Austin Peay lands science grant to send 18 students to three European universities
(Posted Tuesday, Aug. 31, 2021)
The Austin Peay State University College of STEM has earned an interdisciplinary Research in Undergraduate Institution (RUI) grant from the National Science Foundation to send 18 students to three universities in Europe that specialize in nano and glass technology.
The students will hail from the departments of physics, engineering and astronomy; chemistry; biology; and geosciences. Their research will advance understanding of the properties of amorphous materials at the nanoscale and how these properties can be exploited for new advanced applications such as optical computing, photonics and bioglasses.
Known as the International Research Experiences for Students Track I, the grant-funded project will allow undergraduate students to gain experience in research that could further their careers. Dr. Andriy Kovalskiy from the Department of Physics, Engineering and Astronomy is leading the charge as principal investigator and will be responsible for the logistics and planning.
The $300,000 grant will send six students at a time for seven weeks in May and June over three years. Two students will attend the University of Rennes I in France. Two other students will go to the University of Rzeszow in Poland. And two students will visit the University of Pardubice in the Czech Republic. Each university specializes in different aspects of nano and glass technology.
Participating students will work with host mentors selected from leading scientists in the field. The grant also provides funds for remarkable cultural programs, such as trips to Vienna, Prague, Paris and Cracow. Such activities require intense logistics.
“You’re not just responsible for money, but also the students,” Kovalskiy said. “International cooperation is what we like to expand in order to promote the STEM disciplines at Austin Peay.”
Remarkable grant for Austin Peay
The fact that Austin Peay earned the grant is remarkable. The University competed against several larger research universities for the money.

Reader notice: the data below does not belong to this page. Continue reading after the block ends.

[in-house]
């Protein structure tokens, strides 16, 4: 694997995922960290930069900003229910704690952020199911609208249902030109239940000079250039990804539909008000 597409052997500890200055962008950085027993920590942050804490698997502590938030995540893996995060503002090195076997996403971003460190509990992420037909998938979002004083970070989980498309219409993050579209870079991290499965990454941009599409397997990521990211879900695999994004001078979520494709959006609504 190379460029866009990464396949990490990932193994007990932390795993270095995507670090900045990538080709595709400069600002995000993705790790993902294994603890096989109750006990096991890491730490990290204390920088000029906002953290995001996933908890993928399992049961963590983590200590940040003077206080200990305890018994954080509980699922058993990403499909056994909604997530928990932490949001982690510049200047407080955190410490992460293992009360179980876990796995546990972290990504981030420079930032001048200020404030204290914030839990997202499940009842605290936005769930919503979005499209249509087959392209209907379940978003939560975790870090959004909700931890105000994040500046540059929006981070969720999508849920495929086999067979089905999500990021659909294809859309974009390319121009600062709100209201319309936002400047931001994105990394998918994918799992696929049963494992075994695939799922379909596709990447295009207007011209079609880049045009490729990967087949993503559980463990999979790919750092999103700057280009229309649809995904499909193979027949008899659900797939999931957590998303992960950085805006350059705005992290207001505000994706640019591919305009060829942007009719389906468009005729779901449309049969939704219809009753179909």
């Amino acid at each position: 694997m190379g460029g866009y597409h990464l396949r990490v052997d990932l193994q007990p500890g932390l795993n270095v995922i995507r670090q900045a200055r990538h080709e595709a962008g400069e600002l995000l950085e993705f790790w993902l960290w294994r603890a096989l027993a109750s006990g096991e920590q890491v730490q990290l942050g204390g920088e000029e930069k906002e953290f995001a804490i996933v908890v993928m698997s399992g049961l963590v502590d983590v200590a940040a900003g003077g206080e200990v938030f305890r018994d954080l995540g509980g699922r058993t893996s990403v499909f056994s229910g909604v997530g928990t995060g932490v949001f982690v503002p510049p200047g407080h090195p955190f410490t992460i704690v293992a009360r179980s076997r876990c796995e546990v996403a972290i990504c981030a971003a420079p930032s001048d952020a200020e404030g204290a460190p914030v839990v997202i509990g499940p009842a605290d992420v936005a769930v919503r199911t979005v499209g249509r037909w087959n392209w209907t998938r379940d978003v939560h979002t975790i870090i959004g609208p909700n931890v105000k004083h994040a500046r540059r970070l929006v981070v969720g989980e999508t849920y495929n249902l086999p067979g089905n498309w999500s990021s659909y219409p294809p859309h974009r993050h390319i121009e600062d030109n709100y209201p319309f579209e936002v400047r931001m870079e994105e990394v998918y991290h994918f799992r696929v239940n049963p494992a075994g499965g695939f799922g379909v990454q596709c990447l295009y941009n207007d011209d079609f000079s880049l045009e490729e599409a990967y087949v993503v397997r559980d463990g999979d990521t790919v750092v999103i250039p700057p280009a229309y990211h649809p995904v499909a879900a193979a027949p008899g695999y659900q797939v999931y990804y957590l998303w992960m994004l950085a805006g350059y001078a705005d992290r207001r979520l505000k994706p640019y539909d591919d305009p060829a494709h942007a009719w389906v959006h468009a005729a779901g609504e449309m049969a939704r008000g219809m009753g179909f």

“Major research universities have a hard time getting grants like this,” said Dr. Gilbert Pitts, APSU Department of Biology professor and senior personnel coordinator. “I think it’s impressive that Austin Peay was able to get this grant because they’re so competitive. I don’t think I’ve ever seen a grant like this here before.”
Not only is it a good opportunity for undergraduate students, but Kovalskiy and his team are also stressing the inclusion of a diverse group of students to experience international study.
“As in every project, we are very interested in the participation of women and minority students,” Kovalskiy said. “We especially emphasized the involvement of military-affiliated students, which is quite specific for our university. I believe this program will be useful for their future careers. Most of our students have no experience abroad at all. I believe for many of them, it will be a life-changing event.”
Other professors participating in the project are Drs. Carrie Brennan, chemistry; Justin Oelgoetz, physics, engineering and astronomy; Pei Xiong-Skiba, physics, engineering and astronomy; Erik Haroldson, geosciences; and Roman Holovchak, physics, engineering and astronomy.
To learn more
For more about the programs offered at the College of STEM, visit www.apsu.edu/costem.
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